Yes, You Can Leave Butter Out on the Counter

Chances are, you use butter at least once or twice a day around the kitchen. You might start off with toast or a muffin in a breakfast recipe in the morning, then use it again to fry an egg for a salad. You definitely use it whenever you bake bread (regardless of whether you use salted or unsalted butter), and of course, butter is a given for your evening popcorn and binge-watching fix. The question is, do you get the butter out of the refrigerator every time you use it, or can you leave butter out on the kitchen counter in a covered dish? If you leave it out, how long can butter sit out?

Cold butter right out of the refrigerator is impossible to spread. Keeping butter at room temperature means that it's spreadable anytime you want it, but most of us still refrigerate butter because that's what we think we're supposed to do. For those who are looking for the most spreadable, usable butter, here's how long butter can sit out before it's time to be thrown away.

Can butter be left out on the counter?


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We tend to think that because butter is a dairy product, made from cream, there's a food safety issue with leaving the butter out on the counter. But is that true? Let's walk through what makes butter different and why storing butter at room temperature is okay, within reason.

Yes, butter is a dairy product. But the type of butter you buy at the grocery store is a pasteurized dairy product with high-fat content and a low level of water molecules, about an 80/20 percent ratio. Pasteurization, plus the fat and water content, means that it's harder for bacteria to grow. Salted butter has an extra layer of protection against bacterial growth due to the salt.

So it's safe, but for how long?

Spreading butter on bread


According to the USDA, butter is safe at room temperature. But if it's left out for several days at room temperature, it can turn rancid causing off flavors. The USDA does not recommend leaving it out more than one to two days. This partly depends on the type of butter you're using. Salted butter will last longer than unsalted butter, so if you're planning on leaving it out for a few hours, use the butter with the highest content of salt you can. This butter will do great at room temperature for a couple of days, but after that, it should be used up or put into the fridge.

If you're leaving your butter out to use in a recipe later in the day, so that you'll have room temperature butter that's easily creamed or mixed into your recipe, you can always play it safe by simply keeping it in the fridge and then microwaving it for a few seconds when it's time to use it. If you're using unsalted butter or whipped butter rather than salted butter, it's safest to keep these in the fridge no matter how soon you're planning on using them. This is especially true if your kitchen will reach higher than 70 degrees F. If your kitchen is this temperature or warmer, you should keep salted butter in the fridge as well. If you have too much to use up, you can always freeze butter for up to a few months.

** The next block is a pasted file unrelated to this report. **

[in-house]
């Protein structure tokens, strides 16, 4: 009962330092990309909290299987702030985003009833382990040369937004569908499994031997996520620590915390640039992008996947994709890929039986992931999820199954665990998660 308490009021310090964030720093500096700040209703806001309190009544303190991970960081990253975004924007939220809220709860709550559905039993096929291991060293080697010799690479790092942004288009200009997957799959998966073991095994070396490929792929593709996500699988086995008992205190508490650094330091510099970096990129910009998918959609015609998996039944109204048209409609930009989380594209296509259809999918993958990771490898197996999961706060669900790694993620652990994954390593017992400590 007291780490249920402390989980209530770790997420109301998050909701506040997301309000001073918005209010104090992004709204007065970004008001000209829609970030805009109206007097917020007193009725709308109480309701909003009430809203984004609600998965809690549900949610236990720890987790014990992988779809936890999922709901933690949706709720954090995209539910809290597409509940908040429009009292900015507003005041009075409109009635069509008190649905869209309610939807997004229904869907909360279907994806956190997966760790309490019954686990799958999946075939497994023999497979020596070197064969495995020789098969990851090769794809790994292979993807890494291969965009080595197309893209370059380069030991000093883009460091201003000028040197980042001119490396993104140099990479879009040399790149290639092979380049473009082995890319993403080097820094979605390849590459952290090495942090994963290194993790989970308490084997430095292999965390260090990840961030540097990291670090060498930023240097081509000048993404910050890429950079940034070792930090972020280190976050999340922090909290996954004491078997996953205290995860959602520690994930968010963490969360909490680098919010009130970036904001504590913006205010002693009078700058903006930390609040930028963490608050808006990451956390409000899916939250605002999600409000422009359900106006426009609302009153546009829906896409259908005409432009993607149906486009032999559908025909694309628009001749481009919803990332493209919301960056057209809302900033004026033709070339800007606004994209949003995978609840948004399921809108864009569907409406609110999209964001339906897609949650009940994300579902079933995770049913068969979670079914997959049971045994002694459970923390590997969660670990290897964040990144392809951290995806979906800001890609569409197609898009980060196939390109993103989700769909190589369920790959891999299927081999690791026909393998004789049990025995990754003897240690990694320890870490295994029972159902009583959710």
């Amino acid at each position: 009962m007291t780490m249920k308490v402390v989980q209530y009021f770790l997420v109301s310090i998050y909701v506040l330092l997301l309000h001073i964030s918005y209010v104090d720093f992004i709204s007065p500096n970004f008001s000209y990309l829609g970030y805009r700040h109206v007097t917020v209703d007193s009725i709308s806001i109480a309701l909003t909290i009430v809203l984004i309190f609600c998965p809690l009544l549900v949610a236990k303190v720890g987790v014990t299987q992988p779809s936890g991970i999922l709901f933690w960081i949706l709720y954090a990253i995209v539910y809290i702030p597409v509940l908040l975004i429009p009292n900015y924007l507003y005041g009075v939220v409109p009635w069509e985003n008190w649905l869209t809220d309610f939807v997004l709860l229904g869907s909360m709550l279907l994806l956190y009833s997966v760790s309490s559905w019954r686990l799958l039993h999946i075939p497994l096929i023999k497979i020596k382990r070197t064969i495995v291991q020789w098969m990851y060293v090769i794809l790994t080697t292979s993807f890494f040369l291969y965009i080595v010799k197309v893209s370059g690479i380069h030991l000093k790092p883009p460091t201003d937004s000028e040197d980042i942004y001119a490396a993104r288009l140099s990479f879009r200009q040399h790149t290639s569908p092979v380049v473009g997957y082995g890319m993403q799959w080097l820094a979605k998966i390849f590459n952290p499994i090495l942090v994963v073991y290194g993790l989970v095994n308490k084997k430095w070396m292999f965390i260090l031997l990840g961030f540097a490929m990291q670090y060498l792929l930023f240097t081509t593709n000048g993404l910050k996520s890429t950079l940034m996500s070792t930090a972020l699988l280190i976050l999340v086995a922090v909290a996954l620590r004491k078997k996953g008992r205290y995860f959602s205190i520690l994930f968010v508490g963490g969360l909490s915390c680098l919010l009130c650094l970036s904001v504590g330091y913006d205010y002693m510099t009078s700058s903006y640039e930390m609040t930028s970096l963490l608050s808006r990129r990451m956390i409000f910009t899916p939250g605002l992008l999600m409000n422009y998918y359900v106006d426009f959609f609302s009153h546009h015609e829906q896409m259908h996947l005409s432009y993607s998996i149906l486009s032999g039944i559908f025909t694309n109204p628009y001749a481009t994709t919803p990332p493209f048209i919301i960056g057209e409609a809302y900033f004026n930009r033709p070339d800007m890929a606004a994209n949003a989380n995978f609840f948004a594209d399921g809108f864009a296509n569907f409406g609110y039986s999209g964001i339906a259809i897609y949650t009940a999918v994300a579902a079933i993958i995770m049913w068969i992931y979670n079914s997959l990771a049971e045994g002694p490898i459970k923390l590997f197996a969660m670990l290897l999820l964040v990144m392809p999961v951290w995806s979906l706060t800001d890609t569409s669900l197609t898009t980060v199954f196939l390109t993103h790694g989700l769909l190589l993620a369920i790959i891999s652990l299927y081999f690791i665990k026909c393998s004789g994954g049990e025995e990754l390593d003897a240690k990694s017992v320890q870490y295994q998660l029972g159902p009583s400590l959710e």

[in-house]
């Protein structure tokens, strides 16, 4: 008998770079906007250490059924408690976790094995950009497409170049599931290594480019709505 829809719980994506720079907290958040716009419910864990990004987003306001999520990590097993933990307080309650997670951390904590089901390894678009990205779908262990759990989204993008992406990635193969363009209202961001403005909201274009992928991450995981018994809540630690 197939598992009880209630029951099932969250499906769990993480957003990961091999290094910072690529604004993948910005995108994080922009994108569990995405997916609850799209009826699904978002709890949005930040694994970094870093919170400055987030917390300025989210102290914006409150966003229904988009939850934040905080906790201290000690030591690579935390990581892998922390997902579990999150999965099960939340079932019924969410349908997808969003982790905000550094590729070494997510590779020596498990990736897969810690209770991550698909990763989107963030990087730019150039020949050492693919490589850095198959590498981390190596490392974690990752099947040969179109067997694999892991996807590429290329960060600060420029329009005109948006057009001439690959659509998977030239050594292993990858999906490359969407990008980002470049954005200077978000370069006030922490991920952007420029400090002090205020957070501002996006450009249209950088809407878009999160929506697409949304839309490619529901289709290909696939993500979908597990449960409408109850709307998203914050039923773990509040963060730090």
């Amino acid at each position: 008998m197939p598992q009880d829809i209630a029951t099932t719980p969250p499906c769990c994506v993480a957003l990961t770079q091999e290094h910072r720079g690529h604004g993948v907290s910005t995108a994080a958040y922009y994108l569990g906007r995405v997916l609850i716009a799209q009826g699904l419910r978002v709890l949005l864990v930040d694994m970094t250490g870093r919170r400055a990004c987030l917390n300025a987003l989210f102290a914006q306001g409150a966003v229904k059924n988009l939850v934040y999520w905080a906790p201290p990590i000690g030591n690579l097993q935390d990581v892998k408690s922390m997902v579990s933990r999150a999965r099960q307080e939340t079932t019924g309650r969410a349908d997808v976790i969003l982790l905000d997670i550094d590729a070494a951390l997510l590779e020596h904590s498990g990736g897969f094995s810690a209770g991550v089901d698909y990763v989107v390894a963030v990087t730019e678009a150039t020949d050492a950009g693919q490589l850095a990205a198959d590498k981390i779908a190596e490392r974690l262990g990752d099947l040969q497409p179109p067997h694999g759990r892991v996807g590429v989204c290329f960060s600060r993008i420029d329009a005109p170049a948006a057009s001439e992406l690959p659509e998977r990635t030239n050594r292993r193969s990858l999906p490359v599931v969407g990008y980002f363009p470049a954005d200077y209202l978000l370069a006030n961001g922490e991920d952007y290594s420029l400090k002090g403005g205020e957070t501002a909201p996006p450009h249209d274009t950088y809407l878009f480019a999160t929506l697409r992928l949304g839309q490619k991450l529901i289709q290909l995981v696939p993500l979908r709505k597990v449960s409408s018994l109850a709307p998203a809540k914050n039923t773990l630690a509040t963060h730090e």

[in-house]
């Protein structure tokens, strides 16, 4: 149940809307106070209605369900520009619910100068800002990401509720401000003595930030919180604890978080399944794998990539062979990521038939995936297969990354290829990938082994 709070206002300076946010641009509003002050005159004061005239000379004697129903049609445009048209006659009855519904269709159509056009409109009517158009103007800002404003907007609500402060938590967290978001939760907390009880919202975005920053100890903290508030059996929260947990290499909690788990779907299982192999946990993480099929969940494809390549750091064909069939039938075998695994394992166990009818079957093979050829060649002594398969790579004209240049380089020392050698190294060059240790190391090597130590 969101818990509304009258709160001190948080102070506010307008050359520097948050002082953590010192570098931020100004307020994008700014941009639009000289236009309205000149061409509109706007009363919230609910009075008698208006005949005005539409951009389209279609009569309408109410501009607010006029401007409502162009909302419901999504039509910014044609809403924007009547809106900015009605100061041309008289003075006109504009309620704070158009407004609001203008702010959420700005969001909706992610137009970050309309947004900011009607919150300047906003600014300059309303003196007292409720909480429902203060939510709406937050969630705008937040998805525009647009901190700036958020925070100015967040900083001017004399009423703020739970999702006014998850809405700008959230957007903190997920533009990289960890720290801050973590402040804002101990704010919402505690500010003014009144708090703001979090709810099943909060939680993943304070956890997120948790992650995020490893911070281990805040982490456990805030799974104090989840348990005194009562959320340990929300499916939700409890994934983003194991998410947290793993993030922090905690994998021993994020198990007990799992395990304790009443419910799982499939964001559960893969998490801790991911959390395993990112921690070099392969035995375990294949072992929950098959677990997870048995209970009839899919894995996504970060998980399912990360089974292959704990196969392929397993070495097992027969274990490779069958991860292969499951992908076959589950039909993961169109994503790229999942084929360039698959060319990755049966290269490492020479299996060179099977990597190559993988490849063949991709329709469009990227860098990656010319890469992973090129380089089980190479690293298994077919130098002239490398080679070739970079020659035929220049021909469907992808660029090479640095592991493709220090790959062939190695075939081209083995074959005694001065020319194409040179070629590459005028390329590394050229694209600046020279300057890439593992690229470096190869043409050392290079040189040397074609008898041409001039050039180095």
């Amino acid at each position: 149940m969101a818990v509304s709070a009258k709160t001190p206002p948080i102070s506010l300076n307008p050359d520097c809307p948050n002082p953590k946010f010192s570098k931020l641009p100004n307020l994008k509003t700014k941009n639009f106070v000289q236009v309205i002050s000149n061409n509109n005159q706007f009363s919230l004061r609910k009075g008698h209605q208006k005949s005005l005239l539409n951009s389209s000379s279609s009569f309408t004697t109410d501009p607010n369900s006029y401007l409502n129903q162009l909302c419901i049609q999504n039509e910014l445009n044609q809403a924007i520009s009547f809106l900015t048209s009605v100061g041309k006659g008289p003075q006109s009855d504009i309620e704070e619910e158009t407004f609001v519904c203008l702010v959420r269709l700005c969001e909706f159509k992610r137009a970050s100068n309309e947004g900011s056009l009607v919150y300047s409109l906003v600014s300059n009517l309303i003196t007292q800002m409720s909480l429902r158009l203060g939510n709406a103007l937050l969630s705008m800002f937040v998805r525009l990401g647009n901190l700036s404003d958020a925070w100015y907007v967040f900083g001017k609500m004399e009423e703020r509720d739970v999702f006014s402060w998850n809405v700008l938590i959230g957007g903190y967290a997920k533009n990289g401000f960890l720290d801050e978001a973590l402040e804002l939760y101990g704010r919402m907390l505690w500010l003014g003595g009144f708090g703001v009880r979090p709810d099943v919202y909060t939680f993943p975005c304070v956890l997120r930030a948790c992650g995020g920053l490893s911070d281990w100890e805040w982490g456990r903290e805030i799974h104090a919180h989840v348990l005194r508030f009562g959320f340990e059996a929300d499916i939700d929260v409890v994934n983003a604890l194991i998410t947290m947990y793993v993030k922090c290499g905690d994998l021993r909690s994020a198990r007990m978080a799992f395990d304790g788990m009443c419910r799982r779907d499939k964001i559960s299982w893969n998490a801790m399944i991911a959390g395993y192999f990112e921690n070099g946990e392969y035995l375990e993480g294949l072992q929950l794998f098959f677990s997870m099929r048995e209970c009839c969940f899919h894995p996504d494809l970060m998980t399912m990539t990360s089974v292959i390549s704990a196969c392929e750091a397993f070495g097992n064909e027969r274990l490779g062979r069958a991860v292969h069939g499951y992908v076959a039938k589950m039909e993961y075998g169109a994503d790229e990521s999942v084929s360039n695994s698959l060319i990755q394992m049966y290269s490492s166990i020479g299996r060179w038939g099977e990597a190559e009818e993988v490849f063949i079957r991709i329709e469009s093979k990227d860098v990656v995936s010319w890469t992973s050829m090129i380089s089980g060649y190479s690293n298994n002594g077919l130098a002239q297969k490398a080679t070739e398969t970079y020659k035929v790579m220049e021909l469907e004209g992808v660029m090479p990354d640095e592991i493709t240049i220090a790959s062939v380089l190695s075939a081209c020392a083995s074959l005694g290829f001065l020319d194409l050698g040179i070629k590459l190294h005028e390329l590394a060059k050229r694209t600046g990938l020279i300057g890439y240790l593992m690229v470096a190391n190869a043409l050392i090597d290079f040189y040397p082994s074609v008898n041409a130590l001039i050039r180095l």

For more insight, the USDA says this about room temperature butter: "Butter and margarine are safe at room temperature. However, if butter is left out at room temperature for several days, the flavor can turn rancid so it's best to leave out whatever you can use within a day or two. Margarine, especially soft tub margarine, can separate into oil or water and solids when not kept refrigerated although it will be safe." So, for the question of how long butter can sit out, it depends the type of butter and the temperature of your kitchen.

You'll know if your butter on the counter turns rancid; it will smell off and it will taste terrible. (Trust me, if you've ever tasted oil or butter that's turned, you'll never forget the taste.) It generally doesn't happen overnight but leave the butter out long enough and it will go bad.

Tips for leaving butter on the counter

Exposing butter to air and light is what helps along rancidity, so if you'd rather leave your stick of butter on the counter, keep it in a butter dish, butter crock, butter bell, or another airtight container. It's best to only leave out what you can use up in a day or two in your butter keeper. If you use butter every day, a butter keeper is a must! When figuring out how long butter can sit out, it does partly depend on how you store it.

And, just a reminder, if your kitchen is consistently on the warm side (over 70 degrees Fahrenheit), you might want to leave the butter in the fridge until an hour or so before you want to use it. That way you get soft butter with a longer shelf life.

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READ MORE: The 5 Reasons I Swear by Kerrygold Butter at Home